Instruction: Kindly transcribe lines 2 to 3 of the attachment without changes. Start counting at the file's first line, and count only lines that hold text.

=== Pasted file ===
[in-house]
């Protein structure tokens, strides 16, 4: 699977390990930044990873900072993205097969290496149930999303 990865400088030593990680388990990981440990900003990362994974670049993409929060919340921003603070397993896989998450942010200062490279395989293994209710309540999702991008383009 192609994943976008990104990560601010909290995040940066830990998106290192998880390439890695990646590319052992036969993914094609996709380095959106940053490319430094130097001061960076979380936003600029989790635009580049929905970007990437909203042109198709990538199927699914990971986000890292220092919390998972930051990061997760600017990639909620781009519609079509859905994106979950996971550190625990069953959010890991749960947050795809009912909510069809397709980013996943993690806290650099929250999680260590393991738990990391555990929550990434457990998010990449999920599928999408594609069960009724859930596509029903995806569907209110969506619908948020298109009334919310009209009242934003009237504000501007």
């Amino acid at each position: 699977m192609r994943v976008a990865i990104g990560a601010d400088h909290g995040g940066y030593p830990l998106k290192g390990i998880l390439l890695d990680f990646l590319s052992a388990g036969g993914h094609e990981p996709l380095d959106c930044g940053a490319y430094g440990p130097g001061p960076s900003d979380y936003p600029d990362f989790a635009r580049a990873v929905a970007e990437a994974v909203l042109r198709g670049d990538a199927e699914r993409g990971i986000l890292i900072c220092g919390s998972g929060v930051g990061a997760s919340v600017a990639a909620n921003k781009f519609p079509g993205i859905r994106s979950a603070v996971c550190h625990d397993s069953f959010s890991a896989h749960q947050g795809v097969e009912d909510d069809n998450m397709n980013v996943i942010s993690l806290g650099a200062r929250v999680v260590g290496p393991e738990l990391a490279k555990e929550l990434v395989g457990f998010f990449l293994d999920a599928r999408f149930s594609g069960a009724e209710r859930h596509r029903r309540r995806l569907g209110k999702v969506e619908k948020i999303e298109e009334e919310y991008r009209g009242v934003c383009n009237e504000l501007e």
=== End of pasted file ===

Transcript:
């Protein structure tokens, strides 16, 4: 699977390990930044990873900072993205097969290496149930999303 990865400088030593990680388990990981440990900003990362994974670049993409929060919340921003603070397993896989998450942010200062490279395989293994209710309540999702991008383009 192609994943976008990104990560601010909290995040940066830990998106290192998880390439890695990646590319052992036969993914094609996709380095959106940053490319430094130097001061960076979380936003600029989790635009580049929905970007990437909203042109198709990538199927699914990971986000890292220092919390998972930051990061997760600017990639909620781009519609079509859905994106979950996971550190625990069953959010890991749960947050795809009912909510069809397709980013996943993690806290650099929250999680260590393991738990990391555990929550990434457990998010990449999920599928999408594609069960009724859930596509029903995806569907209110969506619908948020298109009334919310009209009242934003009237504000501007």
């Amino acid at each position: 699977m192609r994943v976008a990865i990104g990560a601010d400088h909290g995040g940066y030593p830990l998106k290192g390990i998880l390439l890695d990680f990646l590319s052992a388990g036969g993914h094609e990981p996709l380095d959106c930044g940053a490319y430094g440990p130097g001061p960076s900003d979380y936003p600029d990362f989790a635009r580049a990873v929905a970007e990437a994974v909203l042109r198709g670049d990538a199927e699914r993409g990971i986000l890292i900072c220092g919390s998972g929060v930051g990061a997760s919340v600017a990639a909620n921003k781009f519609p079509g993205i859905r994106s979950a603070v996971c550190h625990d397993s069953f959010s890991a896989h749960q947050g795809v097969e009912d909510d069809n998450m397709n980013v996943i942010s993690l806290g650099a200062r929250v999680v260590g290496p393991e738990l990391a490279k555990e929550l990434v395989g457990f998010f990449l293994d999920a599928r999408f149930s594609g069960a009724e209710r859930h596509r029903r309540r995806l569907g209110k999702v969506e619908k948020i999303e298109e009334e919310y991008r009209g009242v934003c383009n009237e504000l501007e």